Abstract: Humans are exposed to heavy metals such as arsenic (As), through contaminated food and drinking water. The effect of As on RBC membrane is one of the most important biological effects. In a previous work, we have studied the AsV in vitro effect on erythrocytes biophysical properties discovering alterations regarding aggregability deformability, cell morphology, membrane fluidity and osmotic response. We have also observed that the presence of the metal produces an oxidative stress in RBCs that might be the origin of rheological impairment. In the present work we analyzed RBCs rheological properties associated with membrane fluidity and lipid…peroxidation in presence of As and quercetin (Qc). From our results we can conclude that RBCs treatment with Qc is efficient to prevent the impairment of the mechanical properties of the cell membrane produced by the As, through oxygen reactive agents in the membrane structure, mainly on the lipids. This protective effect is observed in the preservation of the erythrocytes rheological properties and consequently in the maintenance of an appropriate blood flow, specially in the small vessels in the peripheral circulation.
Abstract: Hypertension, decreased glucose tolerance, adverse lipid profiles and low physical activity levels are associated with increased type 2 diabetes mellitus (T2DM) and cardiovascular disease (CVD) risk. High intensity interval training (HIIT), a low volume, reduced time, high intensity programme, may be a useful alternative to current government guidelines which specify a minimum of 150 minutes of physical activity per week. We describe a personalised programme of high intensity exercise which provides significant improvements in CVD risk markers. Healthy volunteers undertook 6 weeks of HIIT. T2DM and CVD risk predictors including glucose tolerance, VO2max , blood pressure (BP), and lipids were…measured before and after HIIT. HIIT training was associated with beneficial changes in a range of predictors of blood flow and cardiovascular risk. There was a heterogeneous response to HIIT, with some subjects responding with favourable changes and others being non-responders to HIIT. In responders, HIIT was associated with a statistically significant (p = 0.023) increase in VO2max , from 45.4 (38.4,52.5) to 56.9 (51.2,65.7) (median (interquartile range)(ml/min/kg)). In responders HIIT resulted in a decrease in systolic BP from 127 (126,129) to 116 (106,122) (mmHg) with p = 0.026 and a decrease is diastolic blood pressure from 72 (69,74) to 57 (56,66) with p = 0.026. There was also some evidence of a beneficial change in blood lipid and glucose concentrations with HIIT. In conclusion, personalised HIIT has potential as an intervention to improve blood flow and cardiovascular health.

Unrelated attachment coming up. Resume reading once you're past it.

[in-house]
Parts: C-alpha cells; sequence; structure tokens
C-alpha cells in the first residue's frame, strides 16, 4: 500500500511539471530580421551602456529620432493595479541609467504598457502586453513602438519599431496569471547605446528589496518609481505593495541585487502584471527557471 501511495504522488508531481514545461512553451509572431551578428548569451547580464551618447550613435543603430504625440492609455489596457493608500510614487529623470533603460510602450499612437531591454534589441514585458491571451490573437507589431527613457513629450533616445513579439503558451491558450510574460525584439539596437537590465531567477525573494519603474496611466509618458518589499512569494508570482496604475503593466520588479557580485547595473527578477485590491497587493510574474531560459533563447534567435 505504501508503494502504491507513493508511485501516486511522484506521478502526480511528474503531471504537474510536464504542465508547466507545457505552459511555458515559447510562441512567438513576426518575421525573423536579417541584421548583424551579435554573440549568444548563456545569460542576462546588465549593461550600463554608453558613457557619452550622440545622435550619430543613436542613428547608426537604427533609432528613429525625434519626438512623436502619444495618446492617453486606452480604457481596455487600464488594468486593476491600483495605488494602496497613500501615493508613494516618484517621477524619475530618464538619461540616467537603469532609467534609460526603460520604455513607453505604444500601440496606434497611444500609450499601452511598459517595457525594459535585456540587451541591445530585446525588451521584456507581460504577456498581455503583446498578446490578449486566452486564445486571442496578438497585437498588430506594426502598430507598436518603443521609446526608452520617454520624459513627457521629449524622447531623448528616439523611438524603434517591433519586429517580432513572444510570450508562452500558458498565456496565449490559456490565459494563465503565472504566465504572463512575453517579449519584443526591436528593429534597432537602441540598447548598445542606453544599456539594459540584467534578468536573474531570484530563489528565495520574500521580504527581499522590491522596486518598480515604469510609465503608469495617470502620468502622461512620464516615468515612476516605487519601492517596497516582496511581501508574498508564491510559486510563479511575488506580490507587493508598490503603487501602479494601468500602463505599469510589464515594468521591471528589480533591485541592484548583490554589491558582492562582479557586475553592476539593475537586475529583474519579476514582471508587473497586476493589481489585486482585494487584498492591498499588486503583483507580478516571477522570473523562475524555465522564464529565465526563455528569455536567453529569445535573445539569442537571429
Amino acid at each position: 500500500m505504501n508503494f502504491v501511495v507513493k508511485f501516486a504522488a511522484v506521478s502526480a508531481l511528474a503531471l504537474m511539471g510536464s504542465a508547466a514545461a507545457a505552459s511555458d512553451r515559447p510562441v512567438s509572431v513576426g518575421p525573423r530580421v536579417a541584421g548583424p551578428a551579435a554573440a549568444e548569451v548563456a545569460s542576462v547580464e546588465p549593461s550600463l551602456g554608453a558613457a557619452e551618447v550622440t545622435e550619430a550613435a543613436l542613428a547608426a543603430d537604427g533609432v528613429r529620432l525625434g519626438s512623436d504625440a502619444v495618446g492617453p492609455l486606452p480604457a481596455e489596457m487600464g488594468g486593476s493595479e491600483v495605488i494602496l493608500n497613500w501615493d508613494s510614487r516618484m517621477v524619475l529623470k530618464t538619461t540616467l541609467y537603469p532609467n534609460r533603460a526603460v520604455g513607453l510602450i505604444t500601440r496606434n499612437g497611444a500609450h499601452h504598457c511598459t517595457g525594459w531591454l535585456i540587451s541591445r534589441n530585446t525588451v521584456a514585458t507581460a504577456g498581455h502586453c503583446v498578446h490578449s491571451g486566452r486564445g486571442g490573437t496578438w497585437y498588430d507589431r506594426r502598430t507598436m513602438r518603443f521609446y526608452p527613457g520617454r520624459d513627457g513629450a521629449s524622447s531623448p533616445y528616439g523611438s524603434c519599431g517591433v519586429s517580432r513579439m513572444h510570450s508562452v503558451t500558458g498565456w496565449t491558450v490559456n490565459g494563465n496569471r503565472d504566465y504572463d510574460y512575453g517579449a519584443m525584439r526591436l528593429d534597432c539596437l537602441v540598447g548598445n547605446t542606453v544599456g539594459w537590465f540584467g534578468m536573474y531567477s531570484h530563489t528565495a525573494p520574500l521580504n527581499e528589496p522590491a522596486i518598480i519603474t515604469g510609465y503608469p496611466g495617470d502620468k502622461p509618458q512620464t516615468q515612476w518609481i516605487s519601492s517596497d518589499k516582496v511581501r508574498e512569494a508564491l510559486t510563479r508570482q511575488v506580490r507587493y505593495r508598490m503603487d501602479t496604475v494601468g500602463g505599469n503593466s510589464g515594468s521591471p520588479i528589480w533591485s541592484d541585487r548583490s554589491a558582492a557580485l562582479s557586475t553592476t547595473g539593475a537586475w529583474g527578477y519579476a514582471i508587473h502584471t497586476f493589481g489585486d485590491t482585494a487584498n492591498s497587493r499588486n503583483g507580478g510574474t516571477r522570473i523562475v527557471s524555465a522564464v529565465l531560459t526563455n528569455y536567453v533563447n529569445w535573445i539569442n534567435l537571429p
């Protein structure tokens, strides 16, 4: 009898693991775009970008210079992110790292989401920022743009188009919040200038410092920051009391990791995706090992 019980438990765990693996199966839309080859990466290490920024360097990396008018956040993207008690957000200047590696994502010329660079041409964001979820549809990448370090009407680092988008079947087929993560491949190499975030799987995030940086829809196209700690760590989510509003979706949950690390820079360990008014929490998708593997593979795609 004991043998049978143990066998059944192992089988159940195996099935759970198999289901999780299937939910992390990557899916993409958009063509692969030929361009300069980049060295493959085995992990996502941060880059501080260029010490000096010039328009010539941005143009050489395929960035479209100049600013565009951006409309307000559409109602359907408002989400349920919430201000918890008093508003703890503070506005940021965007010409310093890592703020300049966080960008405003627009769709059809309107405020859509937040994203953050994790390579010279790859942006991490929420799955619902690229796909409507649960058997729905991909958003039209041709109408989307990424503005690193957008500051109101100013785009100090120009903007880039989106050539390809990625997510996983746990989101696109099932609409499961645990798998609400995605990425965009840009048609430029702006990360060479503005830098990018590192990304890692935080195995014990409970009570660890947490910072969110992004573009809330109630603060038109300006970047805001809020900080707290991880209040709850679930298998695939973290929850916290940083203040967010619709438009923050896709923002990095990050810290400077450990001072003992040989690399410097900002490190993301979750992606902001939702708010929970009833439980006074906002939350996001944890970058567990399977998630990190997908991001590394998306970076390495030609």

Abstract: Red blood cell distribution width (RDW) is a routine red blood cell count parameter which has been shown to be associated with inflammatory parameters. Recently, some authors proposed that RDW seems to be a marker of an adverse lipidic profile. In order to clarify whether RDW is related to inflammation, plasma lipids, or both, we determined anthropometric, hematimetric, inflammatory and lipidic parameters in 1111 healthy subjects. RDW correlated directly with age, body mass index (BMI), inflammatory parameters (plasma viscosity, erythrocyte sedimentation rate (ESR), fibrinogen, leukocyte and neutrophil count), and inversely with iron and hematimetric parameters (P < 0.05). When subjects…were divided according to gender, RDW correlated inversely with triglycerides only in women (P < 0.05). When subjects were classified into RDW-quartiles, increased RDW values were accompanied by decreased serum iron levels and hematimetric indices (P < 0.01), whereas age and inflammatory markers increased according to RDW-quartiles (P < 0.001 and P < 0.05, respectively). However, plasma lipids did not change with increasing RDW-quartiles (P > 0.05). In the linear regression analysis, age, hemoglobin, MCV (beta coefficient: 0.202, −0.234, −0.316, P < 0.001) and fibrinogen (beta coefficient: 0.059, P = 0.048) were the only independent predictors of RDW. The present study indicates that RDW is associated with inflammatory markers and hematimetric indices, but not with plasma lipid levels in a healthy population.
Keywords: Red blood cell distribution width, inflammatory markers, lipids